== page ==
There is one other thing, related to firearms, that I found really interesting. I have read the text of the Second Amendment to the American Constitution a few times. It is a bit longer than the text most often quoted.
“A well regulated Militia, being necessary to the security of a free State, the right of the people to keep and bear Arms, shall not be infringed.”
That is a quote from a Wikki article, which cites the Bill of Rights. I studied this text a bit when I was at university, for my dissertation equivalent. I wrote about the Graphic Novel Watchmen. Through studying the Comedian, I came to the conclusion that vigilantes of graphic novels do in fact constitute militias. And by the text of the amendment, the Punisher is actually a living example of what that Amendment could be interpreted as meaning. I am aware there are debates in institutions of higher learning over the meaning of the text. I choose to read the text as written and see the Punisher as an embodiment of it. Well trained, Well armed and protecting the public from harm, including harm committed by government (See Agent Orange). And, the series handles this really well by adding in a foil for him, another soldier who decides to champion his rights through force of arms. The disparity between the two makes interesting fodder for political discourse, and also helps to remind the viewer that Frank is human, is trying to do the right thing and that there are lines that shouldn’t be crossed.
My Thoughts on the Series
Apologies, my last paragraph got a bit heavier than I intended. It probably wasn’t as”Balanced” as I might have wanted but I have decided to leave my main points as is as I don’t think they are unreasonable, and they are my thoughts.
I thoroughly enjoyed the Punisher TV Series. I thought the story was realistic, the pacing was good and the acting was great. Jon Bernthal does a cracking job as Frank Castle, in one scene trying to fit in with an adopted family, in the next male bonding with Micro, and in the one after that laying waste to whatever bad guys get in his way. The relationship development between Micro and Frank was brilliant. It felt like it grew naturally rather than being an enforced sidekick. And, Micro was competent – not just moral support.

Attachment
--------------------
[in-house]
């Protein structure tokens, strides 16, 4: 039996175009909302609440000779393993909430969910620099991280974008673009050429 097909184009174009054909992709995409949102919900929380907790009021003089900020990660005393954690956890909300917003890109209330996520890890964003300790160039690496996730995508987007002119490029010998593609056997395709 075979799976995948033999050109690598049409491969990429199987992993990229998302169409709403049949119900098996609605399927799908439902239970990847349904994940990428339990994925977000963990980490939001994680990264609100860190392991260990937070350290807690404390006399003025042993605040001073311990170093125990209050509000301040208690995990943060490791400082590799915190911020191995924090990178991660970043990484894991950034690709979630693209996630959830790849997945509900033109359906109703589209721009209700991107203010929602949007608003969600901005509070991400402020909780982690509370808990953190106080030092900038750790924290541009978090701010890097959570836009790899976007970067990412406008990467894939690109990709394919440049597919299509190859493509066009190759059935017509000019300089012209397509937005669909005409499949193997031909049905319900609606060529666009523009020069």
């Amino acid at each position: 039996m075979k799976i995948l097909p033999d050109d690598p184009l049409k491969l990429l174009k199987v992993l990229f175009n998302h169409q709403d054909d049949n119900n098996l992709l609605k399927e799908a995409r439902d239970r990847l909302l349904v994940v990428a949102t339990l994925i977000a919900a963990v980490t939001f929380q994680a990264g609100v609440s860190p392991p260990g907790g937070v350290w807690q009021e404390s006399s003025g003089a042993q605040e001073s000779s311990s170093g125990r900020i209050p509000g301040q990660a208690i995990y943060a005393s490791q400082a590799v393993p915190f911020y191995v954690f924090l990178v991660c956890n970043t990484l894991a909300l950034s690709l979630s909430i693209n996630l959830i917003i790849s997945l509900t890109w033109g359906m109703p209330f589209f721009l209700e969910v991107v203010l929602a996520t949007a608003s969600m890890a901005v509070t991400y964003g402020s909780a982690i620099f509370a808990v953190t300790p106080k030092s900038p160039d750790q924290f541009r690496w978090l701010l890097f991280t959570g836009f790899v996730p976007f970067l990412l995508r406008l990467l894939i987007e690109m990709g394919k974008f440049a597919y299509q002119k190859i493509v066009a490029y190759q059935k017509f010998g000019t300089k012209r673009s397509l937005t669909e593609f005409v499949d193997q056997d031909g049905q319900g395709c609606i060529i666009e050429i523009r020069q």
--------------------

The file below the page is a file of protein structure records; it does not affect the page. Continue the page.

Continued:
We also had strong support from Amber Rose Revah playing DHS Agent Dinah Madani, Jaime Ray Newman playing Sarah Lieberman (Micro’s Wife), Ebon Moss-Bachrach playing Micro himself, and Ben Barnes playing Billy Russo – who should become very familiar to Punisher fans as the story evolves.
We also had cameos from the other Netflix shows, notably Deborah Ann Wohl as Karen Page, but also the brilliant Rob Morgan reprising his role as the hapless gunrunner Turk Barret, who has been busted by every Netflix hero so far (I believe). Notablye absent was Rosario Dawson, who has appeared in all previous Netflix shows as Claire Temple/Night Nurse. I wasn’t disappointed at the lack of Claire Temple in the series, simply surprised as she seems to be a Netflix favourite character. It was fun to see Turk again, but then his scenes usually are fun.
Honestly, I would have liked a few more episodes with the Skull vest on and Punisher style judgement meted out, but the story as it was made sense and I was happy. And the ending was just beautiful.
Do you need to have watched the other Netflix Shows to enjoy? Hard one to say. Probably not, though if you want completeness then Daredevil Season 2 is necessary. Whether you go watch DD2 now or not, the Punisher definitely gets my recommendation.